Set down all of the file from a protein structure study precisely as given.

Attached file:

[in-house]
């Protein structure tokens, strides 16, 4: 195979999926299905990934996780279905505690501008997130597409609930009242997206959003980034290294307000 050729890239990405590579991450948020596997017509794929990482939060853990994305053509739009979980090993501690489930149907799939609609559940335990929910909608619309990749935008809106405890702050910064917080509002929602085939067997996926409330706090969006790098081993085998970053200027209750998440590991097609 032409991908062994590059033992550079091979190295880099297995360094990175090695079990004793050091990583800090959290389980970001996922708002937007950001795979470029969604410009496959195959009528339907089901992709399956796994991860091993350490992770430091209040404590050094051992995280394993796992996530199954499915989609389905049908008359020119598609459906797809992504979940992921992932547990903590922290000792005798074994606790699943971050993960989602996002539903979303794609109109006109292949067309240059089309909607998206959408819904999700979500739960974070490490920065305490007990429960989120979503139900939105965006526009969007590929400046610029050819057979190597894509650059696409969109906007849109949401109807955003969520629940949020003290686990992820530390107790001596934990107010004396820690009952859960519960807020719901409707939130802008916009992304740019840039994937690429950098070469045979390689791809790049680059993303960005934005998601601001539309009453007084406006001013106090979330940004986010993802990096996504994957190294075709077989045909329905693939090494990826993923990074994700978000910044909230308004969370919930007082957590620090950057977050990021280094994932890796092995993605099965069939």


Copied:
[in-house]
């Protein structure tokens, strides 16, 4: 195979999926299905990934996780279905505690501008997130597409609930009242997206959003980034290294307000 050729890239990405590579991450948020596997017509794929990482939060853990994305053509739009979980090993501690489930149907799939609609559940335990929910909608619309990749935008809106405890702050910064917080509002929602085939067997996926409330706090969006790098081993085998970053200027209750998440590991097609 032409991908062994590059033992550079091979190295880099297995360094990175090695079990004793050091990583800090959290389980970001996922708002937007950001795979470029969604410009496959195959009528339907089901992709399956796994991860091993350490992770430091209040404590050094051992995280394993796992996530199954499915989609389905049908008359020119598609459906797809992504979940992921992932547990903590922290000792005798074994606790699943971050993960989602996002539903979303794609109109006109292949067309240059089309909607998206959408819904999700979500739960974070490490920065305490007990429960989120979503139900939105965006526009969007590929400046610029050819057979190597894509650059696409969109906007849109949401109807955003969520629940949020003290686990992820530390107790001596934990107010004396820690009952859960519960807020719901409707939130802008916009992304740019840039994937690429950098070469045979390689791809790049680059993303960005934005998601601001539309009453007084406006001013106090979330940004986010993802990096996504994957190294075709077989045909329905693939090494990826993923990074994700978000910044909230308004969370919930007082957590620090950057977050990021280094994932890796092995993605099965069939």